Much has been made of the NBA's offensive changes over the last couple of years. Three-pointers are at an all-time high, player height seems to be at an all-time low, and the matter of efficiency is now paramount.
But really, it's on the other side of the ball that the biggest philosophical adjustments have been made. Sure, having a dedicated rim protector is still important. Keeping players out of the middle of the defense is still essential to success. But no longer do you want two big men on the floor to take up space inside. Instead, the idea of downsizing to smaller, more athletic players who can cut off penetration and switch screens with ease has become possibly the biggest adjustment in an era without hand-checking and with less physical play.
Often, these ideas are discussed in regard to the traditional 2 through 4 positions in an increasingly positionally fluid NBA. However, having a primary rim protector defensively and primary ball-handler offensively still matters, which is why the idea of naming positions still has use. Still, the more those positions can be fluid with the rest of the defense, the better the team has potential to be on the defensive end. We saw how successful it can be with Steven Adams at center in the Western Conference Finals this season, and we've seen over the last few NBA Finals games how the Cavaliers have attacked Stephen Curry in pick-and-roll scenarios to get him onto the ball in order to take advantage of him.
In this NBA Draft, there is one particular point guard who should be able to fit directly into what teams want to do defensively now. Providence's Kris Dunn -- currently No. 3 on my Big Board, as seen below -- is that player. Mostly known for his offense, Dunn has the most defensive potential of any point guard to enter the NBA since Marcus Smart. And he knows it.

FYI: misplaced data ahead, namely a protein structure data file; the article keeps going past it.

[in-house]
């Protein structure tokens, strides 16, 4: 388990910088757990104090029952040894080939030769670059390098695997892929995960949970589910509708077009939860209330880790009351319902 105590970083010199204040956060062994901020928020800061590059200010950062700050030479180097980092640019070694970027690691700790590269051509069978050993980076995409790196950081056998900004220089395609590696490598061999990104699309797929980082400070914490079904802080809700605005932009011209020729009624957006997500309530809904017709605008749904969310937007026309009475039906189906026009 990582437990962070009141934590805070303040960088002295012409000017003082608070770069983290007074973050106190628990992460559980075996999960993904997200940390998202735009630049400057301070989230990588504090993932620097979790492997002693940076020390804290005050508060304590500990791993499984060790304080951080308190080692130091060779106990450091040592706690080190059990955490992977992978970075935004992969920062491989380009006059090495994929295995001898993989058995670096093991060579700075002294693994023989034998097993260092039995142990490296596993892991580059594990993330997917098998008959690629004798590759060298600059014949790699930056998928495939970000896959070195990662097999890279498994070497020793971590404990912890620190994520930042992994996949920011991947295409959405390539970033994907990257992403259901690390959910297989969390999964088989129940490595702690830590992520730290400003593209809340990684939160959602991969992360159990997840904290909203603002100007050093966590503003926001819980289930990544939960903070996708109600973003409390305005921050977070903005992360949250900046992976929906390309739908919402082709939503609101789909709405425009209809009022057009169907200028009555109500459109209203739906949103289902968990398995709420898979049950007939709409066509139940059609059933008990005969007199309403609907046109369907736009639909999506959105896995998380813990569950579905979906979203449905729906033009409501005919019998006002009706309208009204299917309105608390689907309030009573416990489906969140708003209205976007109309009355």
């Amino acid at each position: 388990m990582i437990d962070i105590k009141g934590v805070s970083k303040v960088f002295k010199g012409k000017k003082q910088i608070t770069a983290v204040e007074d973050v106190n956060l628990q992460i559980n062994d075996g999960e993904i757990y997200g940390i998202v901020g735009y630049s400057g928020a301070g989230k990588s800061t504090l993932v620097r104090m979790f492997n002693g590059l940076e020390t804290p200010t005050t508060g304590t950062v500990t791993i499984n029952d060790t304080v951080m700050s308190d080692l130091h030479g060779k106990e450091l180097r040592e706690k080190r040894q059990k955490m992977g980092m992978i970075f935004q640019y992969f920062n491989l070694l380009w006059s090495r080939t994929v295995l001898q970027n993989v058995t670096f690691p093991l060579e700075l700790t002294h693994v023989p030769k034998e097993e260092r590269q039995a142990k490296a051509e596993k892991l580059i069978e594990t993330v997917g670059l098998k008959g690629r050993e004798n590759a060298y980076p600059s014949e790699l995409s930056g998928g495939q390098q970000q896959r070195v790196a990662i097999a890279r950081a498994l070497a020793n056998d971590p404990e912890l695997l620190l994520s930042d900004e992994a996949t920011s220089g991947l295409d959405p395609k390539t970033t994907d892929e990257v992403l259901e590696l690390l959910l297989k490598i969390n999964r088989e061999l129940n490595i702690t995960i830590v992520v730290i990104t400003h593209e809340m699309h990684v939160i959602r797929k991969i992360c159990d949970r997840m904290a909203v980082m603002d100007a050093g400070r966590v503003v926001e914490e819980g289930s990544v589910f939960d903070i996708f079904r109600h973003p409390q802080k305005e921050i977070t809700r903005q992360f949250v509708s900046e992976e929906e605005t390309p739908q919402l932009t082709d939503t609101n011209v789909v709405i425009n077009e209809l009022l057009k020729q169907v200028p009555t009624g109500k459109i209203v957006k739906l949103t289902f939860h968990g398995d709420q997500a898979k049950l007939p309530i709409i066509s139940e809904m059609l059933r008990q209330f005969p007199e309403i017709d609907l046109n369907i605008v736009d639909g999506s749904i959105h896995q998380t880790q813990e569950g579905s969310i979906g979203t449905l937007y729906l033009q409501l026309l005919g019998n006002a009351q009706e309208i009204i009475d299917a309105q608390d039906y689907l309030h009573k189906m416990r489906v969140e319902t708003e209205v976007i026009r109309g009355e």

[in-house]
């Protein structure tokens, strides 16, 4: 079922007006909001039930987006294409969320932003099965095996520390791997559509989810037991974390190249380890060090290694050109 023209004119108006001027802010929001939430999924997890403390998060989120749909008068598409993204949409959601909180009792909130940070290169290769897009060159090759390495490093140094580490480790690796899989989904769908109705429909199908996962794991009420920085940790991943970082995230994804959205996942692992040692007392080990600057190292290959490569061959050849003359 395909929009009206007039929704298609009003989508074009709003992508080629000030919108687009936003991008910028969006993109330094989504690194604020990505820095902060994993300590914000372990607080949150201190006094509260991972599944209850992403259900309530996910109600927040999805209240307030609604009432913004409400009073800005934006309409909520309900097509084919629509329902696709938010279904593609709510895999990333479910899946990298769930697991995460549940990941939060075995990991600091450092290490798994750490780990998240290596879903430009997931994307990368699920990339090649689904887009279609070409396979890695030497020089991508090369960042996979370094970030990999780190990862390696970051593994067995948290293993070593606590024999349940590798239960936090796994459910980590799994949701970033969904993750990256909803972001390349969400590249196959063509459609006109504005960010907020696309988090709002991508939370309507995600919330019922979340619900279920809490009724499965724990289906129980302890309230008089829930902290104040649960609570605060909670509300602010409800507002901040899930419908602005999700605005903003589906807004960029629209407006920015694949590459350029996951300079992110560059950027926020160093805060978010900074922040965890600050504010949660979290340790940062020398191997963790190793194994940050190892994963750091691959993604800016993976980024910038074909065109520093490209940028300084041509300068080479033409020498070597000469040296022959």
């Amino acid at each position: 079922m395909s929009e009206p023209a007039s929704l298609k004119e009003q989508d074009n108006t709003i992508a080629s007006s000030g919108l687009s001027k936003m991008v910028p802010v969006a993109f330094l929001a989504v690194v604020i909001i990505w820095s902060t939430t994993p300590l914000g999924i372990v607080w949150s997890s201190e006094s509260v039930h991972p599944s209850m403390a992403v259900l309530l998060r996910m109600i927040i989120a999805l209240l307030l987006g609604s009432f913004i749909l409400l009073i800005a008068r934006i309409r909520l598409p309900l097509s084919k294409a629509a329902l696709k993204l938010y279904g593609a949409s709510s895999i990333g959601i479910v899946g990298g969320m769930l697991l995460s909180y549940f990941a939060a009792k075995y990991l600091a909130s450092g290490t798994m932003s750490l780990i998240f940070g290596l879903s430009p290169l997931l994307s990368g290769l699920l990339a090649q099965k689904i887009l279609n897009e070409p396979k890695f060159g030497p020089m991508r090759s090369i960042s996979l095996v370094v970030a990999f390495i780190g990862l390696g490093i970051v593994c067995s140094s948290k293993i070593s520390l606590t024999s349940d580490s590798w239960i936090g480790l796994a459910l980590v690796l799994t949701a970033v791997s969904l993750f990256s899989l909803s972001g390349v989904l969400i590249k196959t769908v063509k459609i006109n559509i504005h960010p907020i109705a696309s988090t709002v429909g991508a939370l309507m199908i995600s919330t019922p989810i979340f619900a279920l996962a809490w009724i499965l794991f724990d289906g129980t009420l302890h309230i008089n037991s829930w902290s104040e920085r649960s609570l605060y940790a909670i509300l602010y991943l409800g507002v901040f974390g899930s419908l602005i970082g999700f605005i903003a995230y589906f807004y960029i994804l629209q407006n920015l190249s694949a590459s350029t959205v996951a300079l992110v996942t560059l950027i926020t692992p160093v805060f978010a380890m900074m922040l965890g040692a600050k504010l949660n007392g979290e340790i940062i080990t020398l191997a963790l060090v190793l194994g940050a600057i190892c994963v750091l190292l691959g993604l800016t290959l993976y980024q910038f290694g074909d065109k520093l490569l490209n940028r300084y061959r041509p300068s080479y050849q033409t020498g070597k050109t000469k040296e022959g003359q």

"I feel like it's because I can play both ends of the floor," Dunn said when I got him over the phone this week. "My greatest strength I believe is my defense. I don't like when people score on me. I take pride in my defense. I have a lot of heart to stop someone."
That heart shines through on every defensive possession. He's a bear for opposing guards to deal with due to his 6-foot-4 frame, near 6-foot-10 wingspan and elite quickness. Heck, it's even tough for 2 guards to deal with him because of that. It not only translates to a difficult, pesky player to drive against, but he's particularly successful at forcing turnovers -- possessing the highest steal rate in the draft. Steals translate into points at a higher rate than rebounds or blocks, making them incredibly valuable.
However, maybe the most important aspect to his game is the way he can switch onto bigger players and not be fully taken advantage of. At 205 pounds, Dunn is wiry strong and can use the strength of his lower half and core to at least hold his own on the block. Beyond that, he uses his tenacity and motor to be active with his hands and feet, creating issues for bigger players who think they can back him down in the midrange. Dunn may not have the strength of Smart to be able to legitimately match up with a player like Paul Millsap possession after possession -- as seen in the playoffs -- but his ability will be a legitimate deterrent to bigger players and that's something he relishes.
"I feel like I'm very confident and I'm strong enough to guard 1s, 2s, and sometimes 3s," Dunn said. "I feel like that's coming from the weight room. The coaching staff (at Providence) has done a great job with that."
Sure, the key with Dunn and why he's rated so highly is his ability to provide value offensively with his passing ability and scoring due to his quick first step, terrific vision and ability to finish around the rim. But don't sleep on his defense either. The ability to play competently both ways in today's NBA is as valuable as any elite skill a player may possess, and Dunn has that skill in bunches. Plus, he's a charismatic leader, and has already shown off that persona in commercials for Speed Stick, as seen during the NBA Finals. It should make him quite a bit of money in his career and lead being a top six selection in the 2016 Draft. Without peeping for too many details, I asked Dunn what his plans were with his first paycheck in the NBA, and he gave me a terrific response.